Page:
SoftBank has received all the necessary state approvals for the Japanese mobile carrier to acquire a majority stake in Sprint Nextel for US$20 billion, the companies announced.
We found a wide variety of speed scores in our tests—3G and 4G, upload and download, slow, fast, ugly... Here are the results in a nutshell, and how they reflect real-world smartphone use.
The U.S. government is in negotiations with SoftBank for greater control over equipment purchases by Sprint Nextel and the selection of one of the Japanese company's nominee to the U.S. carrier's board, according to a news report.
A new wireless buzzword is showing up on store shelves, TV ads, and billboards: LTE, or Long-Term Evolution. Our collection of facts about this next generation of wireless tech will keep you ahead of the curve.
For the second year in a row, AT&T's LTE service proves to be the fastest in our nationwide study, while T-Mobile LTE is spreading rapidly and performing well. Verizon LTE is reasonably quick and available everywhere, while Sprint lacks speed in urban centers.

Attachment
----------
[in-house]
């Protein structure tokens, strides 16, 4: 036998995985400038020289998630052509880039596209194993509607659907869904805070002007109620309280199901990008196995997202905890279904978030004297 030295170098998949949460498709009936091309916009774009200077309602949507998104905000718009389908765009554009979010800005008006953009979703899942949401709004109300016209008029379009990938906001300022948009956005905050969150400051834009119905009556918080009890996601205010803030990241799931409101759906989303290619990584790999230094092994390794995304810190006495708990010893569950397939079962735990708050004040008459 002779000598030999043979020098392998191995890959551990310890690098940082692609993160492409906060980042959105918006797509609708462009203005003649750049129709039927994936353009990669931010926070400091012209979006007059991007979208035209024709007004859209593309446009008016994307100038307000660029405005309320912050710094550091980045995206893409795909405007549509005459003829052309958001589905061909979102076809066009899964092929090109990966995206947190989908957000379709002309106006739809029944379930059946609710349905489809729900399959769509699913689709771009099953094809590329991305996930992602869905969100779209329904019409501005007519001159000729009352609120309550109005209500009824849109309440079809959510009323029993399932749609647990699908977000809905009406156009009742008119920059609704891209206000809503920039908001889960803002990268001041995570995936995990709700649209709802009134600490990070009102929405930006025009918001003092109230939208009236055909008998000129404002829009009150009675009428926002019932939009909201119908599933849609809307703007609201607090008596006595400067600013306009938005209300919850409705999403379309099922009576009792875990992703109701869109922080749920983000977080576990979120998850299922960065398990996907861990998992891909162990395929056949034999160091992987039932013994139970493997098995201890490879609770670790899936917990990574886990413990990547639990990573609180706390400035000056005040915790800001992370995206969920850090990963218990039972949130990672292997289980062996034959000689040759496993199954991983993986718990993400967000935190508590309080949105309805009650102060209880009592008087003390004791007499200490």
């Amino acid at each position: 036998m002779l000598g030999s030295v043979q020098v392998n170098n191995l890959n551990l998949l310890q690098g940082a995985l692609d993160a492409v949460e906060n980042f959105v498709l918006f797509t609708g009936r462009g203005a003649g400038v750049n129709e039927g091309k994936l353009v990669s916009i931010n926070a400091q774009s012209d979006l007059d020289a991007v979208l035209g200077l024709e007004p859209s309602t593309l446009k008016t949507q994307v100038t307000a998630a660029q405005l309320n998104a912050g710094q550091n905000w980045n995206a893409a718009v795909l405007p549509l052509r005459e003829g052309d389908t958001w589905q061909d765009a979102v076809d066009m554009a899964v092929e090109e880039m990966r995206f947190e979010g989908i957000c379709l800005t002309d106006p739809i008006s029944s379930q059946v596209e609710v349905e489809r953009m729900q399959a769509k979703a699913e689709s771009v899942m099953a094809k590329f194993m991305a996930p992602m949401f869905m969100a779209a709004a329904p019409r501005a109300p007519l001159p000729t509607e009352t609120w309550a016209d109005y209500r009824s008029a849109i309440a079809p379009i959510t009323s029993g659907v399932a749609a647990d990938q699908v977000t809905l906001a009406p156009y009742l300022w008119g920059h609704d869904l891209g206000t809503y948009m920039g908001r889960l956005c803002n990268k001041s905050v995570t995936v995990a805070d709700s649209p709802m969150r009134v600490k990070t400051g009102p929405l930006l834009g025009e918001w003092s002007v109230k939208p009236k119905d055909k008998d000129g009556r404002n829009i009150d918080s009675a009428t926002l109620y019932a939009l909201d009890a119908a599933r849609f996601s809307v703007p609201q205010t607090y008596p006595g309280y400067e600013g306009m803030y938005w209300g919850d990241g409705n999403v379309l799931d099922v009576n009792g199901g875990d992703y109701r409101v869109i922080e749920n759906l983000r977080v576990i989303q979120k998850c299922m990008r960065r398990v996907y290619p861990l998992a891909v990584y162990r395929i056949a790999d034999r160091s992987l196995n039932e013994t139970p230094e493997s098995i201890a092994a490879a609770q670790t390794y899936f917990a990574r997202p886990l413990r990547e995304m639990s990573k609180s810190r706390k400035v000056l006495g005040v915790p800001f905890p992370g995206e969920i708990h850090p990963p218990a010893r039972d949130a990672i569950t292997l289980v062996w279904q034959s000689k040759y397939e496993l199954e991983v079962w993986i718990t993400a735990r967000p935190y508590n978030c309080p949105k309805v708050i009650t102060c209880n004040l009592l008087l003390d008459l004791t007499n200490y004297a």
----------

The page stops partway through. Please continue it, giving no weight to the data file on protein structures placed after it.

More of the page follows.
Sprint Nextel has increased its offer to buy out Clearwire, bidding US$3.40 per share, to counter a competing offer by Dish Network.
On the strength of high speeds in East Coast cities, T-Mobile 3G showed the highest 20-city average in our study, but network performance was hardly consistent nationwide. Sprint and Verizon averaged well less than 1 mbps for downloads.
Sprint Nextel said it had received permission from SoftBank to negotiate a rival acquisition offer from Dish Network.
We performed more than 18,000 tests of the major wireless services in 20 U.S. cities. Our goal? To name the nation's wireless-network winners and losers.